Just before his cruel death at the hands of the terrorists, who were then called Mujahid Saaeb-they still are called that but with much less ardor!-Premi who was also a journalist and commentator, sent one of the valley papers a rebuttal of the communalist visions that the terrorists were propagating. They came calling soon after, in the night of 29th April 1990 and took him away for ‘questioning’. His eldest son Verinder insisted on accompanying his father. Two days later the father and son were hanged, in which condition they were discovered several hours later. But before that, they had been severely tortured, their eyes had been gouged out, their bodies burnt with cigarette bits and a deep hole had been burnt into Premi’s forehead where he used to wear his tilak ! What fulfillments the Mujahids got from thus violating a retired headmaster who may never have harmed a fly is not only for those marauders to answer. It is also for the torch bearers of their creed, the apologists of the ‘movement to address. Many others had preceded Premi; many more followed him, though the callous killing of the father and son remained one of the most dastardly deaths the terrorists masterminded.
But then Premi was not only a versifier and rebutter of communalist tendencies. He had been an activists all his life, though none of it could be said to have rubbed any religion, any faith, any belief the wrong way. He used to keep a copy of Koran in his Puja room. He was hugely popular among all the people of his area irrespective of creed or calling. He was a Gandhian having started ‘his life in the Gandhiashram. He was a freedom fighter and above all a humanist who Spanned the arenas of social activity as easily as the academic pursuits. Though Government servants in those days kept away from political activity his freedom struggle background, would not have allowed him to remain aloof from activism. It is remarkable that a category of political workers in the valley somehow just did not prosper or progress in politics inspite of their huge contributions. Kashap Bandhu was afrontrunner no doubt yet he sank into the sidelines. Rishi Deev another grassroots worker in the old National Conference mould faded out even though he was a whole-timer there. Premi had to be thankful for the teacher’s job he had- Others who had the potential and could have been significant names had to be content with a mere occasional call from the powers. A few of them made it, but it was with entirely different means and for different reasons.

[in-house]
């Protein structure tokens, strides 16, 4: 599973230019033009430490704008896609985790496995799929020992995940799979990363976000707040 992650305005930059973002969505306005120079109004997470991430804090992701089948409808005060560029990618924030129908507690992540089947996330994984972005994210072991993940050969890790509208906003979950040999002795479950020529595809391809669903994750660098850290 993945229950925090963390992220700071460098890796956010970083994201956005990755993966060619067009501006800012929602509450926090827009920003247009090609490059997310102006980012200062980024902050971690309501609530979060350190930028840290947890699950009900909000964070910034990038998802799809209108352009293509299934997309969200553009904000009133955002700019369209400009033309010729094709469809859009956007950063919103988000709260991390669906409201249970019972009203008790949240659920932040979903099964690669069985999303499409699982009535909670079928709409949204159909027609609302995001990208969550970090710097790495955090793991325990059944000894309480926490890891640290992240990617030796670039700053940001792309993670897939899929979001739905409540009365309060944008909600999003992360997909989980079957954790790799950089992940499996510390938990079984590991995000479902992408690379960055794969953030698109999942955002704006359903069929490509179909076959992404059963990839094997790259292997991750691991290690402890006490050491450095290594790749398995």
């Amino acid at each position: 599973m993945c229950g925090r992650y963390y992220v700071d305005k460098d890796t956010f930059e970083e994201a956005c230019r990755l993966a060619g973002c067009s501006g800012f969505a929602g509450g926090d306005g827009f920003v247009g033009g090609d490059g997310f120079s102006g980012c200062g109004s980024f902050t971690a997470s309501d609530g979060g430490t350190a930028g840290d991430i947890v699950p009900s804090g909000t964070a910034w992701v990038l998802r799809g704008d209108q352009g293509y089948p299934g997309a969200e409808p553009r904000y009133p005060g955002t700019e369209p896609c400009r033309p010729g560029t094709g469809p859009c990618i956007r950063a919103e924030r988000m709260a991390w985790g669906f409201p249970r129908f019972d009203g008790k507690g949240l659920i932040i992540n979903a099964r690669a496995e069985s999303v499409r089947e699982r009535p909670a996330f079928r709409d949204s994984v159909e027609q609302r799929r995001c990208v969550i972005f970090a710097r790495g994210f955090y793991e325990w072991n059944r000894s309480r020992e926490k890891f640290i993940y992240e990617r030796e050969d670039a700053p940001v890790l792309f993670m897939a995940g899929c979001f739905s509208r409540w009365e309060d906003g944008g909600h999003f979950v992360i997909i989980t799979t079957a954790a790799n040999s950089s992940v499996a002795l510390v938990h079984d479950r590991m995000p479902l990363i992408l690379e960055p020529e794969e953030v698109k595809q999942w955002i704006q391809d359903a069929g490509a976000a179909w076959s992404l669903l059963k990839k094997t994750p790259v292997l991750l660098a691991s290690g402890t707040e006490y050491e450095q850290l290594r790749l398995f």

Premi could well have been a leader of masses. His hold and influence cut across creeds, and extended much beyond the area where he lived. His literary work was extensive. Apart from Paan Tsaadar, they include Kalami Premi, Payami. Premi, Rooda Jeriosh to vush, bakhti kosum, etc. He was an editor, translator, compiler. They only published works of the adyatmik seer- poet, Mirza Kak are the two compilations by Premi. He published two books on Rupa Bawani. He translated Bhagawat Gita and Ramayana into Kashmiri. He also translated Tagore’s Geetanjali. His published works number seventeen while another eighteen works are yet to be published. These three dozen books are written in Urdu, Hindi, English and Kashmiri languages. Indeed, his was a life much larger than one may imagine a forlorn villager to have live. This life has largely remained unacknowledged, unsung, even though notables from Jag Mohan to L.M. Sanghvi, including George Fernandes, Syed Sahabudin, Quareshi, Subramanyam Swami, and topped by Vice-President Bharon Singh Shekhawat himself, lamented his death and the Chief Minister of State had been a close associate and fellow traveler of Premi.
Thus as small a bequeath as naming a couple of institutions in his home district. Anantnag after him have remained proposals forgotten in the Government files. Nor have any other fitting tributes been paid to this great soul for his sacrifice, his social and political work and literary contributions. The bereaved family had to run after the administrators and ministers of this State to get the date of death of this martyr corrected in the records which somehow had come to be stated it as 5th of May 1990!
Dr R L Bhat